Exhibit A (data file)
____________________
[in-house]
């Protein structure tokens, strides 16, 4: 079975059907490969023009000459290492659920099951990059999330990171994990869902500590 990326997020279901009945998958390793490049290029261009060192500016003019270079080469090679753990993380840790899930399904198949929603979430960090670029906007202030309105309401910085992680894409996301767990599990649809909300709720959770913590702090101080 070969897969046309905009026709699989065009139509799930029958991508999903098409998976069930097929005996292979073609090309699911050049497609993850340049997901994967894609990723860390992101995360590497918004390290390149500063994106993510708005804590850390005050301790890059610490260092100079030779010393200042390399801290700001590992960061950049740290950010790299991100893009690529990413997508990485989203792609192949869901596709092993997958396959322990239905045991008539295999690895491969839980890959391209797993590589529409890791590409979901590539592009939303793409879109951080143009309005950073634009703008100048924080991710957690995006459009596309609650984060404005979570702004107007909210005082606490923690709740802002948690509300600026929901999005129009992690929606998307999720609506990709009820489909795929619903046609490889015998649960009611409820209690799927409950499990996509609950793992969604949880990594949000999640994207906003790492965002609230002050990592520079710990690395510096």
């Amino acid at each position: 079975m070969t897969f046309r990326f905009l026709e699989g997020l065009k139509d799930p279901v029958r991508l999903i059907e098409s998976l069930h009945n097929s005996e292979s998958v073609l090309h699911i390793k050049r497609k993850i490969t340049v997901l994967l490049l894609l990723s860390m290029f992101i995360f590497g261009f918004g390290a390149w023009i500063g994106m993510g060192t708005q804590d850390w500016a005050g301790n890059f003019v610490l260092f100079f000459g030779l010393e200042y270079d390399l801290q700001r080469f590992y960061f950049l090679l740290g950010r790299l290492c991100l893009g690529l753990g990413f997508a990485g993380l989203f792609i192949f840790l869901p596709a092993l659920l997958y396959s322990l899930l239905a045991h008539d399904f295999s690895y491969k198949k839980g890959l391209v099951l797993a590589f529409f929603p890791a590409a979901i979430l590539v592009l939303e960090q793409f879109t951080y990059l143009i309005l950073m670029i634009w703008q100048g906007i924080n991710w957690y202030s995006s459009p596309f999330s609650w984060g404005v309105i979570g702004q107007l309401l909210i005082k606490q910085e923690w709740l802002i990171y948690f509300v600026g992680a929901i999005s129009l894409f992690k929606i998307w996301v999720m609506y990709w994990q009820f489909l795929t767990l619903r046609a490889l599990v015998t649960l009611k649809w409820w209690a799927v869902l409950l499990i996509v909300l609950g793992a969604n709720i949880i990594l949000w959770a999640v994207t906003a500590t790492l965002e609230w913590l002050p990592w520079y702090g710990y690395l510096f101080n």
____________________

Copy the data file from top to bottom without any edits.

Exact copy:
[in-house]
């Protein structure tokens, strides 16, 4: 079975059907490969023009000459290492659920099951990059999330990171994990869902500590 990326997020279901009945998958390793490049290029261009060192500016003019270079080469090679753990993380840790899930399904198949929603979430960090670029906007202030309105309401910085992680894409996301767990599990649809909300709720959770913590702090101080 070969897969046309905009026709699989065009139509799930029958991508999903098409998976069930097929005996292979073609090309699911050049497609993850340049997901994967894609990723860390992101995360590497918004390290390149500063994106993510708005804590850390005050301790890059610490260092100079030779010393200042390399801290700001590992960061950049740290950010790299991100893009690529990413997508990485989203792609192949869901596709092993997958396959322990239905045991008539295999690895491969839980890959391209797993590589529409890791590409979901590539592009939303793409879109951080143009309005950073634009703008100048924080991710957690995006459009596309609650984060404005979570702004107007909210005082606490923690709740802002948690509300600026929901999005129009992690929606998307999720609506990709009820489909795929619903046609490889015998649960009611409820209690799927409950499990996509609950793992969604949880990594949000999640994207906003790492965002609230002050990592520079710990690395510096």
């Amino acid at each position: 079975m070969t897969f046309r990326f905009l026709e699989g997020l065009k139509d799930p279901v029958r991508l999903i059907e098409s998976l069930h009945n097929s005996e292979s998958v073609l090309h699911i390793k050049r497609k993850i490969t340049v997901l994967l490049l894609l990723s860390m290029f992101i995360f590497g261009f918004g390290a390149w023009i500063g994106m993510g060192t708005q804590d850390w500016a005050g301790n890059f003019v610490l260092f100079f000459g030779l010393e200042y270079d390399l801290q700001r080469f590992y960061f950049l090679l740290g950010r790299l290492c991100l893009g690529l753990g990413f997508a990485g993380l989203f792609i192949f840790l869901p596709a092993l659920l997958y396959s322990l899930l239905a045991h008539d399904f295999s690895y491969k198949k839980g890959l391209v099951l797993a590589f529409f929603p890791a590409a979901i979430l590539v592009l939303e960090q793409f879109t951080y990059l143009i309005l950073m670029i634009w703008q100048g906007i924080n991710w957690y202030s995006s459009p596309f999330s609650w984060g404005v309105i979570g702004q107007l309401l909210i005082k606490q910085e923690w709740l802002i990171y948690f509300v600026g992680a929901i999005s129009l894409f992690k929606i998307w996301v999720m609506y990709w994990q009820f489909l795929t767990l619903r046609a490889l599990v015998t649960l009611k649809w409820w209690a799927v869902l409950l499990i996509v909300l609950g793992a969604n709720i949880i990594l949000w959770a999640v994207t906003a500590t790492l965002e609230w913590l002050p990592w520079y702090g710990y690395l510096f101080n």